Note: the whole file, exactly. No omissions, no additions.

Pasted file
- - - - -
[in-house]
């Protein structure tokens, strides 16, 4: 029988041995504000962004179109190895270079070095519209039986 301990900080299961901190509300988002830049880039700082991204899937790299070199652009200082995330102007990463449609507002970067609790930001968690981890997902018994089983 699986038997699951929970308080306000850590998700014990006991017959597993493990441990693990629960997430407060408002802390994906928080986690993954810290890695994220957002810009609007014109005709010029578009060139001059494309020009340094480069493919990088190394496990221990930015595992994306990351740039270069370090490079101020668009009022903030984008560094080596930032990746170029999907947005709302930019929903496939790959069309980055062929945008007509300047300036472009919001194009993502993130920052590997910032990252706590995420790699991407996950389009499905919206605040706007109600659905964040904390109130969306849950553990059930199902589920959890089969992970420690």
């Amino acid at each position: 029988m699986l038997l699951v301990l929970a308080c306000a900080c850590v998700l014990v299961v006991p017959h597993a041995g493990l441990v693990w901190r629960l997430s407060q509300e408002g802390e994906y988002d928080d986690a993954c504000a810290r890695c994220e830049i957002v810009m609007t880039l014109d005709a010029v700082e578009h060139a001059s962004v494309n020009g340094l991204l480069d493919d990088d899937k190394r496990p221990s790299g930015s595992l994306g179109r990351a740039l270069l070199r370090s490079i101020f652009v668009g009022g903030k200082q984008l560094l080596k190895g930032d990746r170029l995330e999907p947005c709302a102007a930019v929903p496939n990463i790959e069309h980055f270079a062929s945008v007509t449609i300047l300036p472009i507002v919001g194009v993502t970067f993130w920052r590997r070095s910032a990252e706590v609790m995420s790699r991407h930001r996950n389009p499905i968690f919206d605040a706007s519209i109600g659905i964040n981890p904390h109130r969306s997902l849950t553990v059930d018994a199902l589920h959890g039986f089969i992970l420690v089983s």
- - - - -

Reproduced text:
[in-house]
């Protein structure tokens, strides 16, 4: 029988041995504000962004179109190895270079070095519209039986 301990900080299961901190509300988002830049880039700082991204899937790299070199652009200082995330102007990463449609507002970067609790930001968690981890997902018994089983 699986038997699951929970308080306000850590998700014990006991017959597993493990441990693990629960997430407060408002802390994906928080986690993954810290890695994220957002810009609007014109005709010029578009060139001059494309020009340094480069493919990088190394496990221990930015595992994306990351740039270069370090490079101020668009009022903030984008560094080596930032990746170029999907947005709302930019929903496939790959069309980055062929945008007509300047300036472009919001194009993502993130920052590997910032990252706590995420790699991407996950389009499905919206605040706007109600659905964040904390109130969306849950553990059930199902589920959890089969992970420690």
């Amino acid at each position: 029988m699986l038997l699951v301990l929970a308080c306000a900080c850590v998700l014990v299961v006991p017959h597993a041995g493990l441990v693990w901190r629960l997430s407060q509300e408002g802390e994906y988002d928080d986690a993954c504000a810290r890695c994220e830049i957002v810009m609007t880039l014109d005709a010029v700082e578009h060139a001059s962004v494309n020009g340094l991204l480069d493919d990088d899937k190394r496990p221990s790299g930015s595992l994306g179109r990351a740039l270069l070199r370090s490079i101020f652009v668009g009022g903030k200082q984008l560094l080596k190895g930032d990746r170029l995330e999907p947005c709302a102007a930019v929903p496939n990463i790959e069309h980055f270079a062929s945008v007509t449609i300047l300036p472009i507002v919001g194009v993502t970067f993130w920052r590997r070095s910032a990252e706590v609790m995420s790699r991407h930001r996950n389009p499905i968690f919206d605040a706007s519209i109600g659905i964040n981890p904390h109130r969306s997902l849950t553990v059930d018994a199902l589920h959890g039986f089969i992970l420690v089983s």